But despite the president’s urging to have closer to ties to Moscow, allies have signaled they have no support for inviting Russia back to the party citing aggression in Europe and lack of progress in Ukraine. Instead, finding ways to support Ukraine’s new president in the face of ongoing Russian interference will be a priority, according to a diplomatic source.
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Last year in Canada, Trump’s behavior at the G7 prompted some to call the G7 the “G6+1” or the “G7-1.” The president defied the G7 by taking off without signing the official communique, an agreement reached at the end of each summit. This year, in recognition of just how all over the map the G7 countries are on different issues, the host of this year’s meeting, French President Macron, said there won’t even be a communique. He called it “pointless.”
Macron outlined this year’s priority as “the fight against inequalities,” taking specific aim at five goals: tackling gender inequality, reducing “environmental inequality,” promoting fair trade, fighting terrorism, and tapping into opportunities from digital technology and AI. In addition to the seven countries that make up the G7, Macron has also invited four major democracies, Australia, Chile, India, and South Africa, and he is specifically emphasizing African economies by inviting, for the first time, the African Union, Burkina Faso, Egypt, Senegal and Rwanda.
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With so many world leaders in one spot, French interior minister Christope Castaner said they are invoking “maximum vigilance,” with 13,200 police, French and Spanish police forces, 400 firefighters, and 13 emergency teams.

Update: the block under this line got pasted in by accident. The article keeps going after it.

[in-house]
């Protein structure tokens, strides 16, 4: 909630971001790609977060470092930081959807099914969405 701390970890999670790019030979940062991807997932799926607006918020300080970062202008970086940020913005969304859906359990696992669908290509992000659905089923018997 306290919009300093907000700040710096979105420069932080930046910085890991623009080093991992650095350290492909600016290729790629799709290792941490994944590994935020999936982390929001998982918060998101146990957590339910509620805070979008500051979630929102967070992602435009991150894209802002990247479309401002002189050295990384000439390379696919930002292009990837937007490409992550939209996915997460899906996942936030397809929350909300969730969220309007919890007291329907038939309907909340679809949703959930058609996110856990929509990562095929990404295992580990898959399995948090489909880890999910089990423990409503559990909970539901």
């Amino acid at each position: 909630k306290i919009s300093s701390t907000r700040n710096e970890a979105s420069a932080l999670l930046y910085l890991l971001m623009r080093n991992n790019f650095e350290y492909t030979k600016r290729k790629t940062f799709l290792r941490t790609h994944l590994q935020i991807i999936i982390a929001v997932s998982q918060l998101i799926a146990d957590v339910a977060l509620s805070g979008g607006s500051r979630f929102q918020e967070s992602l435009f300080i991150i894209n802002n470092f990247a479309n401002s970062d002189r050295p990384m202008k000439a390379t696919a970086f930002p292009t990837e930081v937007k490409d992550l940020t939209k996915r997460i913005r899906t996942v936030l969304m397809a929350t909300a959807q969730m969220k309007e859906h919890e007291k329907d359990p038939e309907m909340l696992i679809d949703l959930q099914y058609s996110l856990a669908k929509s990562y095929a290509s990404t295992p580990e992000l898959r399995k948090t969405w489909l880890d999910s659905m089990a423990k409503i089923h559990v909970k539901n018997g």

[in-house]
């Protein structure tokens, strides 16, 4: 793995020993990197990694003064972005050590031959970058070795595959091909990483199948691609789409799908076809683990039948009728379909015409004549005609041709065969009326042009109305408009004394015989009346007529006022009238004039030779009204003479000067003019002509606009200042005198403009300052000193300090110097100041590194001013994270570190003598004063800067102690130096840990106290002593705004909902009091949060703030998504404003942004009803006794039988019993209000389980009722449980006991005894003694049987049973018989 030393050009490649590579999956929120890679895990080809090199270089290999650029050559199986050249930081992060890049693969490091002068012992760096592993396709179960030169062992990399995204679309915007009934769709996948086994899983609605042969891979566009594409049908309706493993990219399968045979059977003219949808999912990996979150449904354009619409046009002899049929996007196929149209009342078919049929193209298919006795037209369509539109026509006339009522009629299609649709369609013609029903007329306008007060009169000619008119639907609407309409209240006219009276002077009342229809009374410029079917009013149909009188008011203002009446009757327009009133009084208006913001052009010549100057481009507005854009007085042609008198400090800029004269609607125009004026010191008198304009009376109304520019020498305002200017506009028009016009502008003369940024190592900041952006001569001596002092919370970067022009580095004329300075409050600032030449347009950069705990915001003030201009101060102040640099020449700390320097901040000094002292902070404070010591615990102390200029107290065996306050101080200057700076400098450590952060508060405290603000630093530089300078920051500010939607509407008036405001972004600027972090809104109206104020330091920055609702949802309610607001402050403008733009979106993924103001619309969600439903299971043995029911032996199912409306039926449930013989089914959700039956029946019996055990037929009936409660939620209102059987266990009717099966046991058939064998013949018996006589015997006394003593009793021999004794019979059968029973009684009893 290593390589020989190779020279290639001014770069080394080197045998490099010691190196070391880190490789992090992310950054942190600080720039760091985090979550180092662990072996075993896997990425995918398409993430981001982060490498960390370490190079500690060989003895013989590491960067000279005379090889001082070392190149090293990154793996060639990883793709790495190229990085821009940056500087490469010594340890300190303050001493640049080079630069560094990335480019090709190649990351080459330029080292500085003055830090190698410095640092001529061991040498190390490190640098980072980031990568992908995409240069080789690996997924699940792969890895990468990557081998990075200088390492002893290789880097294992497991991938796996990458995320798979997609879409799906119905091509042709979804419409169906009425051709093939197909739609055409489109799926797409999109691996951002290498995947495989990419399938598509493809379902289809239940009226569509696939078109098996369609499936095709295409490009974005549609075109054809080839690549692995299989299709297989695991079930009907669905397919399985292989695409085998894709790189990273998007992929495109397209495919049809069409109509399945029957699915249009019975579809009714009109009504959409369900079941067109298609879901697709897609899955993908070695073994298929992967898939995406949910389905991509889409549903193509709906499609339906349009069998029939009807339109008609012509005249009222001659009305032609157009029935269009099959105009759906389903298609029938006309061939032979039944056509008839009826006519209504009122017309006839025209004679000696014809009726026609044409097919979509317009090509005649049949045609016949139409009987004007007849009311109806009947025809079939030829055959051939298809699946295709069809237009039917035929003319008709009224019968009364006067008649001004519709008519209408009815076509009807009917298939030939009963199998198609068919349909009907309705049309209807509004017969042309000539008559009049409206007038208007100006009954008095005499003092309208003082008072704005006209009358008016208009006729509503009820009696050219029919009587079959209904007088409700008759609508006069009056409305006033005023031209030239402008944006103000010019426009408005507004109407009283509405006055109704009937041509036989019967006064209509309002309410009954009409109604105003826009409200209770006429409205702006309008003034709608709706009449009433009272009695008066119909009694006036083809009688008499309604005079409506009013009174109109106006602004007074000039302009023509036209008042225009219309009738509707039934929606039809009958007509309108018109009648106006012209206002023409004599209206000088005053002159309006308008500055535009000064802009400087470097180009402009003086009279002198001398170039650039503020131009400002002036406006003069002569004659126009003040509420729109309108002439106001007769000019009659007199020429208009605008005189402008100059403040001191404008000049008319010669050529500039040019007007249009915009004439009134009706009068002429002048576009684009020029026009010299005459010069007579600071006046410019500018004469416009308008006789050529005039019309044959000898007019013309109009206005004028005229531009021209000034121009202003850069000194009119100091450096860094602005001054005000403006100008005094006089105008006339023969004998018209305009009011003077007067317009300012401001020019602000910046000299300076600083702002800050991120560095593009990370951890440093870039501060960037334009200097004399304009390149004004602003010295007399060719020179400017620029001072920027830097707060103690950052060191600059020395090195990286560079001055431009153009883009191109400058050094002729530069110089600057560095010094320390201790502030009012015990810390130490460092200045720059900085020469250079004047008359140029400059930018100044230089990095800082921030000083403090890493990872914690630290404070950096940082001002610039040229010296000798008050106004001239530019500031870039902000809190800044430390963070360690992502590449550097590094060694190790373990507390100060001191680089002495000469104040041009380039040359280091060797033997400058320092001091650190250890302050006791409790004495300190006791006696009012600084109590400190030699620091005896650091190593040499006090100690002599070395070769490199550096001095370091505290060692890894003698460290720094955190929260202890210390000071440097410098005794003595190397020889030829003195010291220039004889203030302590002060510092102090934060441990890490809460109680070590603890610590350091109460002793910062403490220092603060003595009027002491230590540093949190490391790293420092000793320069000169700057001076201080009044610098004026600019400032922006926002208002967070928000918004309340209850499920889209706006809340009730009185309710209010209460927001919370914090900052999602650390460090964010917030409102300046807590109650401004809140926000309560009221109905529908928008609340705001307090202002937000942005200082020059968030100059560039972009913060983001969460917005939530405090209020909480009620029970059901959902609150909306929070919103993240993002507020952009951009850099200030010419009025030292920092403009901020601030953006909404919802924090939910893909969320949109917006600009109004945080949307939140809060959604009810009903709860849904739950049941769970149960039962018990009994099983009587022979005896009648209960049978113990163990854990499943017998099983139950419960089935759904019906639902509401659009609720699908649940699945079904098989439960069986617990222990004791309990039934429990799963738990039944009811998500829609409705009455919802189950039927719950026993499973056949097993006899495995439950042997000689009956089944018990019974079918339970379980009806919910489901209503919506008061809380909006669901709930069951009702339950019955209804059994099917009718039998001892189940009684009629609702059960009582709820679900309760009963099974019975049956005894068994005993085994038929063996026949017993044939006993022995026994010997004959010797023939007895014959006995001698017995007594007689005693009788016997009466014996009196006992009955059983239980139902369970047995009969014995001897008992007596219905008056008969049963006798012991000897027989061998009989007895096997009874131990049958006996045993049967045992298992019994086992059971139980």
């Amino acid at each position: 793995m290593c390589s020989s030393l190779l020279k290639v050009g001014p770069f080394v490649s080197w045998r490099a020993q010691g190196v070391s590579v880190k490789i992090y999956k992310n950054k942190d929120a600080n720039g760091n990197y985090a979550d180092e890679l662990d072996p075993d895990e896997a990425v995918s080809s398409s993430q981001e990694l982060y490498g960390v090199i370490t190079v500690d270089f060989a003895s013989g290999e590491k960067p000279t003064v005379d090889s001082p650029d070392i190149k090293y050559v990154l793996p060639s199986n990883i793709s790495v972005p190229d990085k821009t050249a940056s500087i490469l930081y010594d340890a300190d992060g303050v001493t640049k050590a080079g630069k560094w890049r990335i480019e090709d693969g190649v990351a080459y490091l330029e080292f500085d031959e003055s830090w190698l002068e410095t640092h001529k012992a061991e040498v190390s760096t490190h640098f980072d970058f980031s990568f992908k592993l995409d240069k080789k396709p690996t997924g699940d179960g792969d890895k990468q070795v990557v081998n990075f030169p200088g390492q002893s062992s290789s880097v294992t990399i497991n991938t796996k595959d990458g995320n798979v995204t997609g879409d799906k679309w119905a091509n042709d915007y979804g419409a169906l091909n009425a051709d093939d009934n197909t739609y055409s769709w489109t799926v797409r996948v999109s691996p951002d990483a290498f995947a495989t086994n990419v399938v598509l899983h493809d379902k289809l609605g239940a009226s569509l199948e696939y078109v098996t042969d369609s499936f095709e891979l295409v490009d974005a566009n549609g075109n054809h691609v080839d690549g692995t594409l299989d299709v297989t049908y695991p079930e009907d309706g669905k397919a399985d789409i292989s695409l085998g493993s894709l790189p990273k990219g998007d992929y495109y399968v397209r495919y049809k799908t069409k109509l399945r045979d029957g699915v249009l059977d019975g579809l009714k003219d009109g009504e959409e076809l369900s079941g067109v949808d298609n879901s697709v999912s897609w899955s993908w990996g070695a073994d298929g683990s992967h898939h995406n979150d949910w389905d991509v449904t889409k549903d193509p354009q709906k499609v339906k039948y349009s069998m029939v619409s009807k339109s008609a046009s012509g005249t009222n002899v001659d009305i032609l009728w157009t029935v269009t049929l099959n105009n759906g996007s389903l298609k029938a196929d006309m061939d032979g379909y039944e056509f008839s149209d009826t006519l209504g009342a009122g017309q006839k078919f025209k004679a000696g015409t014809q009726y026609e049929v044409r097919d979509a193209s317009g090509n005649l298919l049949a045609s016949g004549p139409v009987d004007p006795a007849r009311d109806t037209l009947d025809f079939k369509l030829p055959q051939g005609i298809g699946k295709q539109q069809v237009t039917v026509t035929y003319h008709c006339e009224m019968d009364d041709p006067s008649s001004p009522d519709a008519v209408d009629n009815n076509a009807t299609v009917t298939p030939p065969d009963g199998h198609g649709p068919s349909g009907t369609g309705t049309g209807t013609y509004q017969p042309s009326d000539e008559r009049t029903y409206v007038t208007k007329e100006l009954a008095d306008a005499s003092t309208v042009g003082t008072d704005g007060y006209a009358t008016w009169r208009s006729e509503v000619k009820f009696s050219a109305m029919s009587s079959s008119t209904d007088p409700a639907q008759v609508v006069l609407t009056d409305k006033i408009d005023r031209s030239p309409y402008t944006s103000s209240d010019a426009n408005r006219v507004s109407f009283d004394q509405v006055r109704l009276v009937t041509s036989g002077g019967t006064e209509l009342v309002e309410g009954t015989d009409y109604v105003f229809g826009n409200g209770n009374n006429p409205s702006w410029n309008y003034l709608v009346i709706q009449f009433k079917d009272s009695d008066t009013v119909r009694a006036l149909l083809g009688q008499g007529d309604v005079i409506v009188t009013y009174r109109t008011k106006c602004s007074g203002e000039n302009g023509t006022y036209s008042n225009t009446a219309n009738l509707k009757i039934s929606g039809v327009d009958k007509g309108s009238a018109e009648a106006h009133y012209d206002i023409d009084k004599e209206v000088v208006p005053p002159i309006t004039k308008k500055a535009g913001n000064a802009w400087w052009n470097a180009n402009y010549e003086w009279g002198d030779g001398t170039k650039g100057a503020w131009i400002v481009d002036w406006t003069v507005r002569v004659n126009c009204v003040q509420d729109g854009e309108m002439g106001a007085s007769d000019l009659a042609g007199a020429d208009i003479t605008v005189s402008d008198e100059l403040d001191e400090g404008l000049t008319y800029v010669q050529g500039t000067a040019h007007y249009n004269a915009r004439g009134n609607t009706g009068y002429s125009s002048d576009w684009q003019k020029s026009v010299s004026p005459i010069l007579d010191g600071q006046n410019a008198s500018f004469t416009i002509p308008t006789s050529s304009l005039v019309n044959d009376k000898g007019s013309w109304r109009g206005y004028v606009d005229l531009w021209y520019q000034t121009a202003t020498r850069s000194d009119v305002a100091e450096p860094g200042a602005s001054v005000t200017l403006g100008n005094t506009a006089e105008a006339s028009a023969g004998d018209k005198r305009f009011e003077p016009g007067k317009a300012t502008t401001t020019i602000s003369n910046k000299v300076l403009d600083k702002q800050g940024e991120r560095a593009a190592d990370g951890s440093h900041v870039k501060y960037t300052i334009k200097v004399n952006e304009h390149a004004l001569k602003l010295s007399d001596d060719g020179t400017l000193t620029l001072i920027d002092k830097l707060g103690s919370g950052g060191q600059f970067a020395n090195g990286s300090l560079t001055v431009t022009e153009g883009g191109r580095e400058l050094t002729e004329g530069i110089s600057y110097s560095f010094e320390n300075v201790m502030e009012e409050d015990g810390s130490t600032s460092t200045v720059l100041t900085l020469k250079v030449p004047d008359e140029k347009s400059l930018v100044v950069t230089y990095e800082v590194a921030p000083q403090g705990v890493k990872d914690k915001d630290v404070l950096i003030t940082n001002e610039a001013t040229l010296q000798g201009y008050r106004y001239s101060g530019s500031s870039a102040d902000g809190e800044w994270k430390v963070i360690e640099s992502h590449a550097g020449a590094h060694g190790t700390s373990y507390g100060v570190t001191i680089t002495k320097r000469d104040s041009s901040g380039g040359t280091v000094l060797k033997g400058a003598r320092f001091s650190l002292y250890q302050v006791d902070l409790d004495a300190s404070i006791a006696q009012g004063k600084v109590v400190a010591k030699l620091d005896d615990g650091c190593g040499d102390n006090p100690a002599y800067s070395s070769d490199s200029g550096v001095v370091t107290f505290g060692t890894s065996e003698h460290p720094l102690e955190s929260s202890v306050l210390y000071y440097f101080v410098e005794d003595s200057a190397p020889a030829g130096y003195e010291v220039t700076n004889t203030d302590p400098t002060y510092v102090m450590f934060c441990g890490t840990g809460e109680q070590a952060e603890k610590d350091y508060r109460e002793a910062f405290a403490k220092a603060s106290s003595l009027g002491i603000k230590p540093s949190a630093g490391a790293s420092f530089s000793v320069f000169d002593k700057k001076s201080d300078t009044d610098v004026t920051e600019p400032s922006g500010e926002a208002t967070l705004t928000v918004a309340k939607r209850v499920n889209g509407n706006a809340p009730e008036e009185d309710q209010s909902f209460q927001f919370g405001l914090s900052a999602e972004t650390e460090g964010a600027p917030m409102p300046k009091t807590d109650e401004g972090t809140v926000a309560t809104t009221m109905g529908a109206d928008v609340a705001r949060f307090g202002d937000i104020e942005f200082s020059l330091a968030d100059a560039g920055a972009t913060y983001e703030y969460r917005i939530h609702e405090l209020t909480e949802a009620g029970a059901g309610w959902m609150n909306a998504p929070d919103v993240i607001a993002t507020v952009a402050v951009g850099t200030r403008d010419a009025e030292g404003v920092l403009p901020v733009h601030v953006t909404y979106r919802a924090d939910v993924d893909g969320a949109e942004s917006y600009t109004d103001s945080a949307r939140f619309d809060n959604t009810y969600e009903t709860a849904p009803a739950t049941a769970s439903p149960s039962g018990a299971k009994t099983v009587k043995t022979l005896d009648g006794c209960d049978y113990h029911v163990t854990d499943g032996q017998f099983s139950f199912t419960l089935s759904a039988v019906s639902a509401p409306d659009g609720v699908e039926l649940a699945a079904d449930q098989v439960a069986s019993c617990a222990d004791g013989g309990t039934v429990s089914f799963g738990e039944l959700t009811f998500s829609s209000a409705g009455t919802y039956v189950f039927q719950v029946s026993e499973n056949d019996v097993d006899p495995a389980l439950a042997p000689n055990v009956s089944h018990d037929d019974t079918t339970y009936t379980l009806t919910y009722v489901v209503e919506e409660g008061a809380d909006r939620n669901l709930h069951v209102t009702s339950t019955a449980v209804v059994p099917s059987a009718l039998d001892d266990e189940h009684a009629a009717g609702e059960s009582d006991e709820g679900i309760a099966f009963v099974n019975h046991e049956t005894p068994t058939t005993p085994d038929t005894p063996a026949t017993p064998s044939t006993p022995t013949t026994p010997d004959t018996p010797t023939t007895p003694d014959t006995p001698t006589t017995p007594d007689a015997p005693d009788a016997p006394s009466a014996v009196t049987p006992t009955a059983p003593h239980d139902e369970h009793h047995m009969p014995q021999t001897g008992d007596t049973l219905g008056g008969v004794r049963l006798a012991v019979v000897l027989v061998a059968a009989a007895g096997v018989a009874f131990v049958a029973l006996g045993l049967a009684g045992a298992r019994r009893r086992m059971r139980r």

While in Biarritz, the president plans to meet one-on-one with new U.K. Prime Minister Boris Johnson, Macron, Japanese Prime Minister Shinzo Abe, German Chancellor Angela Merkel, Canadian Prime Minister Justin Trudeau, and India’s Prime Minister Narenda Modi.
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Boris Johnson talks at the final hustings of the Conservative leadership campaign at ExCeL London on July 17, 2019 in London, England.
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The president has shown the most excitement about meeting his British counterpart for the first time. Trump and Johnson spoke on the phone ahead of the summit, and National Security Advisor John Bolton traveled to London to offer support for Johnson’s Brexit efforts and discuss the potential of a trade deal between the United States and U.K.
“Great discussion with Prime Minister @BorisJohnson today. We talked about Brexit and how we can move rapidly on a US-UK free trade deal. I look forward to meeting with Boris this weekend, at the @G7, in France!” Trump tweeted.
But even though the president is hoping to find a buddy in Biarritz with Johnson, the new prime minister has shown he leans more European on some of the biggest issues facing the summit like climate change, trade, and his agreement with the EU that the president’s decision to pull out of the Iran nuclear deal was a bad idea.
“It feels to me like this is the summit where the leaders expect they have figured out how to deal with this president, they have begun thinking in the long term how to deal with a different U.S. role on the world stage,” Jon Alterman, a global security expert at the Center for Strategic and International Studies, a nonpartisan Washington-based think tank. “How well it works out, whether they end up being surprised, or whether they end up having calibrated it fairly well is going to be what either makes or breaks this summit.”